so much

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It is an oft-bemoaned thing among city mamas to be overscheduled. There are so many great things to do with your kids both in Boston, and especially this time of year, outside of Boston. As a stay at home mom, I look at a calendar with a line of empty days with trepidation. Too much alone time, is what those little blanks say to me. A friend of mine is transitioning out of her job into staying at home. She told me she wasn’t planning on doing anything with her daughters for six months. “We are definitely just going to hang out,” she said. This sounded nice to me, but the first thing that popped into my head was I’m usually tired of sitting around our apartment by 10am. Thus–activities.

If summer was a light bright picnic plate of glimmering beach afternoons and ice cream cone treats, autumn in New England is a hardy gift basket of tempting treats. The pleasant drop in temperature, paired with the hazy memory of the bitter cold that is only a couple weeks away, is very energizing.

But last week I managed to plan four things–country fair, leaf gathering, midwife appointment, Bible study–we needed to drive to, in addition to three classes for Lux, all three of which I chose to drive to. It was just silly and altogether too much. Each activity itself was delightful, but we were all three weary of car seat buckles, glancing at watches, and as we walked to the car, wondering why we weren’t sitting on the grass somewhere, watching the clouds go by. The girls are at amazing stage of entertaining themselves (maybe it’s not a stage! maybe it’s the future from here on!) and I often have to connive them to walk away from their games, get dressed, and get outside in time for our dates.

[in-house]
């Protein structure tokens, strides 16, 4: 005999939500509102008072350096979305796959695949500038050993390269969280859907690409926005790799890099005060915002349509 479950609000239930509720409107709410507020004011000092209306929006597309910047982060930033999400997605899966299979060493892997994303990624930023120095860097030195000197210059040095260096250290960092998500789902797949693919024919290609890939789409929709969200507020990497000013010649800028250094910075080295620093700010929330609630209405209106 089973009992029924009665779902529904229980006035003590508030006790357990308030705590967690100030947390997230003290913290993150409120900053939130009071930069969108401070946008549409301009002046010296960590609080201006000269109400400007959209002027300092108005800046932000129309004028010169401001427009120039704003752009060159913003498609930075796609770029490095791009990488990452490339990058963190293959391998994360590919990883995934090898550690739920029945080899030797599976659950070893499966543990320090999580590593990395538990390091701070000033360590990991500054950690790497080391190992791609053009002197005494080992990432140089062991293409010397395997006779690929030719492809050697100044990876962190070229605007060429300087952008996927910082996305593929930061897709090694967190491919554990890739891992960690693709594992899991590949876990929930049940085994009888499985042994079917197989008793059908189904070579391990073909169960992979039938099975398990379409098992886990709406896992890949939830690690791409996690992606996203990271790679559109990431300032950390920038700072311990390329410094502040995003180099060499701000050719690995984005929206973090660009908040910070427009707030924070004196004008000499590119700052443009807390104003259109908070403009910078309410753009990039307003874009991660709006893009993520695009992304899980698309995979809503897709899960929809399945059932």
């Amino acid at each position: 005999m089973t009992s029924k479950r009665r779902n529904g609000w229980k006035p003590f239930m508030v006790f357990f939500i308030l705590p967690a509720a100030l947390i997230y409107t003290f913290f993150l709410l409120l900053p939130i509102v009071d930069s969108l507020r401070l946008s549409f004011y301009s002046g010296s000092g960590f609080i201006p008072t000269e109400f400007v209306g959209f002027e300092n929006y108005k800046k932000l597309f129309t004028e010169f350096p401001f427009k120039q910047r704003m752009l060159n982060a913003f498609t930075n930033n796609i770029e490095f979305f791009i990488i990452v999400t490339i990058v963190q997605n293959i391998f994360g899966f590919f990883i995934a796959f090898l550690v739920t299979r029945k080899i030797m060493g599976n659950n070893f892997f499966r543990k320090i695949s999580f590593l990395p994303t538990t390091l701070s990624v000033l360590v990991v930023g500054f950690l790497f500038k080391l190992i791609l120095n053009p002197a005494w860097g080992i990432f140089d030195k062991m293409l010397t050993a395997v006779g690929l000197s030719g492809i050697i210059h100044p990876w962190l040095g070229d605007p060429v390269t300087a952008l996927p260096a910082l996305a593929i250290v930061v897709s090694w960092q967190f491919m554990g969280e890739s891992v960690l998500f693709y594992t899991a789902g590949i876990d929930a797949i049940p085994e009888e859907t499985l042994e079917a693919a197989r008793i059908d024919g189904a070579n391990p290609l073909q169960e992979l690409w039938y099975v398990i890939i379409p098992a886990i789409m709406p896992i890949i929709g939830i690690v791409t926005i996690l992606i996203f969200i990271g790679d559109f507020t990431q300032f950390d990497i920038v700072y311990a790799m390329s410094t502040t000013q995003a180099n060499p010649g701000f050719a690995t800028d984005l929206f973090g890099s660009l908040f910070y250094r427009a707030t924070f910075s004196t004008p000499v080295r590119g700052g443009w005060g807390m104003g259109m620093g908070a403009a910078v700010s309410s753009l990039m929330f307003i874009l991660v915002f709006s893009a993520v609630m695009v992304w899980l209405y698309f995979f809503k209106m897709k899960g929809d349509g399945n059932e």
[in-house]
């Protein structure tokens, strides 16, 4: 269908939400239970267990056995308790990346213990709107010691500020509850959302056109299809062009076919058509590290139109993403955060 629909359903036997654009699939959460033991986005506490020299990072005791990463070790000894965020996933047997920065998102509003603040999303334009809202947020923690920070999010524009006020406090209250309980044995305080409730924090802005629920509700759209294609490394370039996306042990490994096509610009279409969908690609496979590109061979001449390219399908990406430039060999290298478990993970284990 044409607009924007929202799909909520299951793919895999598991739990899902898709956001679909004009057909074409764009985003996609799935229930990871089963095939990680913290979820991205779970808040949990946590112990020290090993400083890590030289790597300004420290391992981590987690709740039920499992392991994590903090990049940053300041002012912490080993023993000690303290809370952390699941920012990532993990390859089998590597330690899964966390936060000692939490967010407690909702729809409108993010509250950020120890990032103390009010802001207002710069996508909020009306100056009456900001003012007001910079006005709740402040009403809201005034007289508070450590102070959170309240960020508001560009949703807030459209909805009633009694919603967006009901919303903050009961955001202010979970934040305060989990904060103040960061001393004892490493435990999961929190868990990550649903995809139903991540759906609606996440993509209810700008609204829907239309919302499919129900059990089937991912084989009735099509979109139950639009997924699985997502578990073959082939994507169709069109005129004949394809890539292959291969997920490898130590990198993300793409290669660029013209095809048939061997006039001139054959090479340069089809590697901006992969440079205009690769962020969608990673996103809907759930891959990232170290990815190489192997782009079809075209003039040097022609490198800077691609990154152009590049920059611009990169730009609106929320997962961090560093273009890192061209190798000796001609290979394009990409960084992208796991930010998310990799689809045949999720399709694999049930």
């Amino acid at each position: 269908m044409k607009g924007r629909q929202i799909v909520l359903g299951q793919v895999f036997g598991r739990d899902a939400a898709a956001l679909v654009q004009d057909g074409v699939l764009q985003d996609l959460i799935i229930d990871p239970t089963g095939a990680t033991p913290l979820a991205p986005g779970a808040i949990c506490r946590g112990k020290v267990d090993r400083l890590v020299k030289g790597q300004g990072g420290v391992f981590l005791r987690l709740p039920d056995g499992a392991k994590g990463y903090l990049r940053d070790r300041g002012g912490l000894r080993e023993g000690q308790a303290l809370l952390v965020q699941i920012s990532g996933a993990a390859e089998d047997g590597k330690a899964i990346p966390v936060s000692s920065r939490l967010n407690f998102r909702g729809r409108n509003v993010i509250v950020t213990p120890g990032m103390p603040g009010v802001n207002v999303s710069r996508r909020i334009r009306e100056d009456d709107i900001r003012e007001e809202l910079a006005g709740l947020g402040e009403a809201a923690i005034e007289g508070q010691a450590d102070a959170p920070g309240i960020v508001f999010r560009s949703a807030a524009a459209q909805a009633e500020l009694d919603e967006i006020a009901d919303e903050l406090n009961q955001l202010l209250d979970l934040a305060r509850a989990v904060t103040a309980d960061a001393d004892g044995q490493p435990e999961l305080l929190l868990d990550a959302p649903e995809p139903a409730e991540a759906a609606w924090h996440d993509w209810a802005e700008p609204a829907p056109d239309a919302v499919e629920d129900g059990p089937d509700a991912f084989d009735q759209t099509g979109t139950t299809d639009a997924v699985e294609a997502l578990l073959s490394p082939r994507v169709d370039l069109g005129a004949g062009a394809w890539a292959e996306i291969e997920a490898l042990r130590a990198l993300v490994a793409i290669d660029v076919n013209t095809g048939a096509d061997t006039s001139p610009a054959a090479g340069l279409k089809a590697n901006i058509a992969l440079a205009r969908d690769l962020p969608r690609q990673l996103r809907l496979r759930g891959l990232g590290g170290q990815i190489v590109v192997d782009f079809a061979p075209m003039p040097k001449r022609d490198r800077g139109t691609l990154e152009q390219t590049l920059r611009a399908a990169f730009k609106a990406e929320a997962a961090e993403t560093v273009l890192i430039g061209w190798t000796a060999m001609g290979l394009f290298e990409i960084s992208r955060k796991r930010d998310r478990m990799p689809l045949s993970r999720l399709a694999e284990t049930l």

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This act, the conniving wheedling c’mon let’s goo!, is making me feel slightly less anxious about the inevitable lock-down that I know is coming in January and February. Instagram accounts can work as a wonderful datebook, and I took a moment to look back through the photos after Joan was born (which feels quite firmly like it was ten years ago) and the photos from last winter’s snowy January/February/March. I don’t see those worlds colliding smoothly. The girls will be bored and house-trapped this winter, there’s no denying it.

It’s a little like farming I guess. Frantically harvest the fields, the trees, the garden. Abound in beauty and production. Then stay inside for months and shuffle around your root cellar looking for a squash dinner.

One thought on “so much

  1. That last is one of the most apt descriptions of the transition from fall to winter I’ve ever heard. I like the idea of linking it to something so natural and cyclical as farming. A good reminder for January that open windows are in our future.

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